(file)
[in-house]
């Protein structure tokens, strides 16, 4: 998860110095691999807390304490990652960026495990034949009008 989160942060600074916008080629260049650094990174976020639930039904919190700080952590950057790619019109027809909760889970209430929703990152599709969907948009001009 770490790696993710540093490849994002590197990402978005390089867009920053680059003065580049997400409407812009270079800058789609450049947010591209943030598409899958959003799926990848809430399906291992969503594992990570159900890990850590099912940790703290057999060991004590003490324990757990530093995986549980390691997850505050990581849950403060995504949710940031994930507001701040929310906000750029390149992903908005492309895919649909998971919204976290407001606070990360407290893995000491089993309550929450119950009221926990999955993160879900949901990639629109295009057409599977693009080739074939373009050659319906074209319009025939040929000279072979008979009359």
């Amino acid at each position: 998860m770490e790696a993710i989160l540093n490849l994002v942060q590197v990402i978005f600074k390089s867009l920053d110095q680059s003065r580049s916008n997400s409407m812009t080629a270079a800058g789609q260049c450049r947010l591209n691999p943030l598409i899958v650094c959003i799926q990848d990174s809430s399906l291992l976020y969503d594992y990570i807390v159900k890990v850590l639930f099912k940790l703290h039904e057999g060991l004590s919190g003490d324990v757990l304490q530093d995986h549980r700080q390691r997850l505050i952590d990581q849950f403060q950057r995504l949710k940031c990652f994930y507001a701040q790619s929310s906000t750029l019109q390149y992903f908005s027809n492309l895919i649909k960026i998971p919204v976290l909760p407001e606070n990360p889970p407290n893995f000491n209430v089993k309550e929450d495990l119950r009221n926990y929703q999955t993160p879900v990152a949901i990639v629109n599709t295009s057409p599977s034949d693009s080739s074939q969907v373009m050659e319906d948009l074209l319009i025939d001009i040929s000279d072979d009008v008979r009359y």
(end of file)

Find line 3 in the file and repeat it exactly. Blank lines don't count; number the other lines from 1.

């Amino acid at each position: 998860m770490e790696a993710i989160l540093n490849l994002v942060q590197v990402i978005f600074k390089s867009l920053d110095q680059s003065r580049s916008n997400s409407m812009t080629a270079a800058g789609q260049c450049r947010l591209n691999p943030l598409i899958v650094c959003i799926q990848d990174s809430s399906l291992l976020y969503d594992y990570i807390v159900k890990v850590l639930f099912k940790l703290h039904e057999g060991l004590s919190g003490d324990v757990l304490q530093d995986h549980r700080q390691r997850l505050i952590d990581q849950f403060q950057r995504l949710k940031c990652f994930y507001a701040q790619s929310s906000t750029l019109q390149y992903f908005s027809n492309l895919i649909k960026i998971p919204v976290l909760p407001e606070n990360p889970p407290n893995f000491n209430v089993k309550e929450d495990l119950r009221n926990y929703q999955t993160p879900v990152a949901i990639v629109n599709t295009s057409p599977s034949d693009s080739s074939q969907v373009m050659e319906d948009l074209l319009i025939d001009i040929s000279d072979d009008v008979r009359y």